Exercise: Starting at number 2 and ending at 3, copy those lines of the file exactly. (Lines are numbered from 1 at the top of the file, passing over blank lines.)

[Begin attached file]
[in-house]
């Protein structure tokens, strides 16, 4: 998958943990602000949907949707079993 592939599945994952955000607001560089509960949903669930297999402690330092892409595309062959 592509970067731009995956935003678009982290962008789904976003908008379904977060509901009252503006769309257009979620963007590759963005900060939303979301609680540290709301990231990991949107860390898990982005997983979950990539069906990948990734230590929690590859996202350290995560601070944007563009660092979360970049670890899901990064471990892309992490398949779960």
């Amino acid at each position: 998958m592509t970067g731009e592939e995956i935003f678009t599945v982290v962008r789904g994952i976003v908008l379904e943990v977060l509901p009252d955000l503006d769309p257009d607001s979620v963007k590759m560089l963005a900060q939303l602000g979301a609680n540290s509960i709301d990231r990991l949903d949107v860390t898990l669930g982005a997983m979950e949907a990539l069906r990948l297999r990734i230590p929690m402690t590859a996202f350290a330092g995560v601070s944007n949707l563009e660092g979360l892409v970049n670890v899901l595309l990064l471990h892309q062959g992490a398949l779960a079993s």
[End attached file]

């Protein structure tokens, strides 16, 4: 998958943990602000949907949707079993 592939599945994952955000607001560089509960949903669930297999402690330092892409595309062959 592509970067731009995956935003678009982290962008789904976003908008379904977060509901009252503006769309257009979620963007590759963005900060939303979301609680540290709301990231990991949107860390898990982005997983979950990539069906990948990734230590929690590859996202350290995560601070944007563009660092979360970049670890899901990064471990892309992490398949779960």
């Amino acid at each position: 998958m592509t970067g731009e592939e995956i935003f678009t599945v982290v962008r789904g994952i976003v908008l379904e943990v977060l509901p009252d955000l503006d769309p257009d607001s979620v963007k590759m560089l963005a900060q939303l602000g979301a609680n540290s509960i709301d990231r990991l949903d949107v860390t898990l669930g982005a997983m979950e949907a990539l069906r990948l297999r990734i230590p929690m402690t590859a996202f350290a330092g995560v601070s944007n949707l563009e660092g979360l892409v970049n670890v899901l595309l990064l471990h892309q062959g992490a398949l779960a079993s």